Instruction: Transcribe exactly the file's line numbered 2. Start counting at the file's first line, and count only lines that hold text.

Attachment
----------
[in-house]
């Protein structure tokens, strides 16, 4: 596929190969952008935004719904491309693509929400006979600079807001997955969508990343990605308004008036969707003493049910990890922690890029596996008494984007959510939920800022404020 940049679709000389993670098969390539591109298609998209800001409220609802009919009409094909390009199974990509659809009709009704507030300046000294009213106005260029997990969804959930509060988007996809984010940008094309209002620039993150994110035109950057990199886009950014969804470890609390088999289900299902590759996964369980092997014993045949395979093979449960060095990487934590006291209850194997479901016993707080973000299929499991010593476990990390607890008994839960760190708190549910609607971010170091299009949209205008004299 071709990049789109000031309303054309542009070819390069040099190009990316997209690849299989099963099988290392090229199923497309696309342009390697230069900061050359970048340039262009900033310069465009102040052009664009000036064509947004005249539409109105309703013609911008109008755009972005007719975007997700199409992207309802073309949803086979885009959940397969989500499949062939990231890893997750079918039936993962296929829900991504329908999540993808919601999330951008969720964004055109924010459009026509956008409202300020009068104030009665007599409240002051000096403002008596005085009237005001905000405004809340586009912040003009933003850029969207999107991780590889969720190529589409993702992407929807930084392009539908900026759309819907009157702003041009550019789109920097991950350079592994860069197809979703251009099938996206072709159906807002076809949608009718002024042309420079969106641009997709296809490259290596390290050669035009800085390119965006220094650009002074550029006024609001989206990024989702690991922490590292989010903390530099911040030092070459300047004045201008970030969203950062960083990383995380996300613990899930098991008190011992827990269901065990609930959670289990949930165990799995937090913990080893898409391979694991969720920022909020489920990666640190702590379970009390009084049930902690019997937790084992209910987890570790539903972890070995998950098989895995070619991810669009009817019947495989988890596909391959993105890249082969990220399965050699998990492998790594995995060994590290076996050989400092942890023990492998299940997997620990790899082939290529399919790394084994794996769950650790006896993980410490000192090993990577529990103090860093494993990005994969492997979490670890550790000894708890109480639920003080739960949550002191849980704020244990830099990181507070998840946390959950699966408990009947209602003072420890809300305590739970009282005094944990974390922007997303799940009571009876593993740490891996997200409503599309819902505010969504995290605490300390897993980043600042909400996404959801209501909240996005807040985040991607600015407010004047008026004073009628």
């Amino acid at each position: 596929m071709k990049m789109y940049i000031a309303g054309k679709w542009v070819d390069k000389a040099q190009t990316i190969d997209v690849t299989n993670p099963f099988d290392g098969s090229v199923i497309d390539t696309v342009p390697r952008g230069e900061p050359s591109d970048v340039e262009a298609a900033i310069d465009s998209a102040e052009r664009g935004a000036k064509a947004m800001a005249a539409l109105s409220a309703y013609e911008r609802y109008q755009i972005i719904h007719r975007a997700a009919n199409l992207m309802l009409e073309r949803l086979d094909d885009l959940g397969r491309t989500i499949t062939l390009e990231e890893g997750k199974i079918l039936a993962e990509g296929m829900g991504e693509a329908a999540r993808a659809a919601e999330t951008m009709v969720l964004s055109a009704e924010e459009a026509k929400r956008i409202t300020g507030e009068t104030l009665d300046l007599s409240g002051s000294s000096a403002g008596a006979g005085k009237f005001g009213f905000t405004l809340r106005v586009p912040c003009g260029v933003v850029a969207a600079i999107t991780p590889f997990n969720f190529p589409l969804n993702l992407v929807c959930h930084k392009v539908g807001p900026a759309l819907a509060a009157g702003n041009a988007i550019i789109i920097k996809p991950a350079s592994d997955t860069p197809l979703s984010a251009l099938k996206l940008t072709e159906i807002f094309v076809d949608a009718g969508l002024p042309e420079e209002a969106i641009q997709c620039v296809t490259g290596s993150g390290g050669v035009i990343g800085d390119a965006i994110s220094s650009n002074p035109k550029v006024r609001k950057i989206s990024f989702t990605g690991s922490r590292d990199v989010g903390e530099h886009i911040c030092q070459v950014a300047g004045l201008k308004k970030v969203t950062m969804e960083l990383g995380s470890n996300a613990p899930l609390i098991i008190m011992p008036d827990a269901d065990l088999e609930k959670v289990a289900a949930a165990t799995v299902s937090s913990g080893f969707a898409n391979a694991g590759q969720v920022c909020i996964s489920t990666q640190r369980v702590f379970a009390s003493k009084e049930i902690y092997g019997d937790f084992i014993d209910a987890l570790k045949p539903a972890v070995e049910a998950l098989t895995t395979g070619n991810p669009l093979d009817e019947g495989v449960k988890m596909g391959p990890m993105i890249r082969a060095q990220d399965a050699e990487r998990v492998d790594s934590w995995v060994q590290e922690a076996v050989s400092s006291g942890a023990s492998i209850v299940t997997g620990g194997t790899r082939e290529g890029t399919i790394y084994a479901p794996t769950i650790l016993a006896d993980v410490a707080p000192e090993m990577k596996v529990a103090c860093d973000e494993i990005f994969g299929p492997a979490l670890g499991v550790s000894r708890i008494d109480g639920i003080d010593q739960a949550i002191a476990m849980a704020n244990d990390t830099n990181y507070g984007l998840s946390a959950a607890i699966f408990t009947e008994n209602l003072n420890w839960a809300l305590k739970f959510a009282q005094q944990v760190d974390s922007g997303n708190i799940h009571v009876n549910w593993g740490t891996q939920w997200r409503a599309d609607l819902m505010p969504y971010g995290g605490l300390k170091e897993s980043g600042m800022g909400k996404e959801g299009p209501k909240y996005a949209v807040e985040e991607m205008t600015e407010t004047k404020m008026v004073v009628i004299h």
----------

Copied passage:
């Protein structure tokens, strides 16, 4: 596929190969952008935004719904491309693509929400006979600079807001997955969508990343990605308004008036969707003493049910990890922690890029596996008494984007959510939920800022404020 940049679709000389993670098969390539591109298609998209800001409220609802009919009409094909390009199974990509659809009709009704507030300046000294009213106005260029997990969804959930509060988007996809984010940008094309209002620039993150994110035109950057990199886009950014969804470890609390088999289900299902590759996964369980092997014993045949395979093979449960060095990487934590006291209850194997479901016993707080973000299929499991010593476990990390607890008994839960760190708190549910609607971010170091299009949209205008004299 071709990049789109000031309303054309542009070819390069040099190009990316997209690849299989099963099988290392090229199923497309696309342009390697230069900061050359970048340039262009900033310069465009102040052009664009000036064509947004005249539409109105309703013609911008109008755009972005007719975007997700199409992207309802073309949803086979885009959940397969989500499949062939990231890893997750079918039936993962296929829900991504329908999540993808919601999330951008969720964004055109924010459009026509956008409202300020009068104030009665007599409240002051000096403002008596005085009237005001905000405004809340586009912040003009933003850029969207999107991780590889969720190529589409993702992407929807930084392009539908900026759309819907009157702003041009550019789109920097991950350079592994860069197809979703251009099938996206072709159906807002076809949608009718002024042309420079969106641009997709296809490259290596390290050669035009800085390119965006220094650009002074550029006024609001989206990024989702690991922490590292989010903390530099911040030092070459300047004045201008970030969203950062960083990383995380996300613990899930098991008190011992827990269901065990609930959670289990949930165990799995937090913990080893898409391979694991969720920022909020489920990666640190702590379970009390009084049930902690019997937790084992209910987890570790539903972890070995998950098989895995070619991810669009009817019947495989988890596909391959993105890249082969990220399965050699998990492998790594995995060994590290076996050989400092942890023990492998299940997997620990790899082939290529399919790394084994794996769950650790006896993980410490000192090993990577529990103090860093494993990005994969492997979490670890550790000894708890109480639920003080739960949550002191849980704020244990830099990181507070998840946390959950699966408990009947209602003072420890809300305590739970009282005094944990974390922007997303799940009571009876593993740490891996997200409503599309819902505010969504995290605490300390897993980043600042909400996404959801209501909240996005807040985040991607600015407010004047008026004073009628």